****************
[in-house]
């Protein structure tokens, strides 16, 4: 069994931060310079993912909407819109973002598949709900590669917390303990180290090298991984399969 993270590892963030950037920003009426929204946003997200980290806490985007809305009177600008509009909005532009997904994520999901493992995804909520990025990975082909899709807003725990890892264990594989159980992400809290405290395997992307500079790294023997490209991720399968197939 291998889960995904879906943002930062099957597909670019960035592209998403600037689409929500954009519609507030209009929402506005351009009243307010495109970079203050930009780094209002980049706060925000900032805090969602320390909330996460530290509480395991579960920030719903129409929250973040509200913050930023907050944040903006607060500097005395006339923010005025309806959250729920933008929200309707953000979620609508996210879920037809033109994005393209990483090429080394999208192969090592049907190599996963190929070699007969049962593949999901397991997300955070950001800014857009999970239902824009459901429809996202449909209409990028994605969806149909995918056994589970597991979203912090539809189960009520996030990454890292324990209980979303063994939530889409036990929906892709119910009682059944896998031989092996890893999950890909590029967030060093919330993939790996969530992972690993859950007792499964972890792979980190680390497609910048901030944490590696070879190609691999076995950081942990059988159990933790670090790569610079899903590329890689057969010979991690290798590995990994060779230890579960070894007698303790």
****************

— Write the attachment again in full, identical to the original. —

[in-house]
């Protein structure tokens, strides 16, 4: 069994931060310079993912909407819109973002598949709900590669917390303990180290090298991984399969 993270590892963030950037920003009426929204946003997200980290806490985007809305009177600008509009909005532009997904994520999901493992995804909520990025990975082909899709807003725990890892264990594989159980992400809290405290395997992307500079790294023997490209991720399968197939 291998889960995904879906943002930062099957597909670019960035592209998403600037689409929500954009519609507030209009929402506005351009009243307010495109970079203050930009780094209002980049706060925000900032805090969602320390909330996460530290509480395991579960920030719903129409929250973040509200913050930023907050944040903006607060500097005395006339923010005025309806959250729920933008929200309707953000979620609508996210879920037809033109994005393209990483090429080394999208192969090592049907190599996963190929070699007969049962593949999901397991997300955070950001800014857009999970239902824009459901429809996202449909209409990028994605969806149909995918056994589970597991979203912090539809189960009520996030990454890292324990209980979303063994939530889409036990929906892709119910009682059944896998031989092996890893999950890909590029967030060093919330993939790996969530992972690993859950007792499964972890792979980190680390497609910048901030944490590696070879190609691999076995950081942990059988159990933790670090790569610079899903590329890689057969010979991690290798590995990994060779230890579960070894007698303790």